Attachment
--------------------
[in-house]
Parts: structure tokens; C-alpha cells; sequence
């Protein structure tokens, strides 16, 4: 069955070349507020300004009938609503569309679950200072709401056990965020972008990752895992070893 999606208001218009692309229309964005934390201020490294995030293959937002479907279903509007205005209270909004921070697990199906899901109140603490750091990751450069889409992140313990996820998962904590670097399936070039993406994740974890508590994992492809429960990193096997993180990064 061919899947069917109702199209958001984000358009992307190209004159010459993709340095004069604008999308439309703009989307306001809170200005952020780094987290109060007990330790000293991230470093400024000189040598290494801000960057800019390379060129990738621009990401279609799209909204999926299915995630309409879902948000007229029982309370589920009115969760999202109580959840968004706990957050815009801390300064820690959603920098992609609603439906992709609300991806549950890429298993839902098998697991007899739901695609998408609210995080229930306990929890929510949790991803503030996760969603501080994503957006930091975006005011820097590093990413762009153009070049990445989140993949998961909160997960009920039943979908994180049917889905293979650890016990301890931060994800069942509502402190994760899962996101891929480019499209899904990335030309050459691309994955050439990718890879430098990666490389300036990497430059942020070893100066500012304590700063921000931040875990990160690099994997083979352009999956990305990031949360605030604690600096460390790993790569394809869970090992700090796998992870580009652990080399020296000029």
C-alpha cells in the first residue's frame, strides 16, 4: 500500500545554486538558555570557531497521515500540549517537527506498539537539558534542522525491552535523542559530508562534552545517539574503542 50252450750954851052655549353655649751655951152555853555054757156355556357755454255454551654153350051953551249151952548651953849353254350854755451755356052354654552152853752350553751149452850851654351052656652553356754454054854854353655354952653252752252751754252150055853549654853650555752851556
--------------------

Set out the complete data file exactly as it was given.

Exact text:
[in-house]
Parts: structure tokens; C-alpha cells; sequence
């Protein structure tokens, strides 16, 4: 069955070349507020300004009938609503569309679950200072709401056990965020972008990752895992070893 999606208001218009692309229309964005934390201020490294995030293959937002479907279903509007205005209270909004921070697990199906899901109140603490750091990751450069889409992140313990996820998962904590670097399936070039993406994740974890508590994992492809429960990193096997993180990064 061919899947069917109702199209958001984000358009992307190209004159010459993709340095004069604008999308439309703009989307306001809170200005952020780094987290109060007990330790000293991230470093400024000189040598290494801000960057800019390379060129990738621009990401279609799209909204999926299915995630309409879902948000007229029982309370589920009115969760999202109580959840968004706990957050815009801390300064820690959603920098992609609603439906992709609300991806549950890429298993839902098998697991007899739901695609998408609210995080229930306990929890929510949790991803503030996760969603501080994503957006930091975006005011820097590093990413762009153009070049990445989140993949998961909160997960009920039943979908994180049917889905293979650890016990301890931060994800069942509502402190994760899962996101891929480019499209899904990335030309050459691309994955050439990718890879430098990666490389300036990497430059942020070893100066500012304590700063921000931040875990990160690099994997083979352009999956990305990031949360605030604690600096460390790993790569394809869970090992700090796998992870580009652990080399020296000029």
C-alpha cells in the first residue's frame, strides 16, 4: 500500500545554486538558555570557531497521515500540549517537527506498539537539558534542522525491552535523542559530508562534552545517539574503542 50252450750954851052655549353655649751655951152555853555054757156355556357755454255454551654153350051953551249151952548651953849353254350854755451755356052354654552152853752350553751149452850851654351052656652553356754454054854854353655354952653252752252751754252150055853549654853650555752851556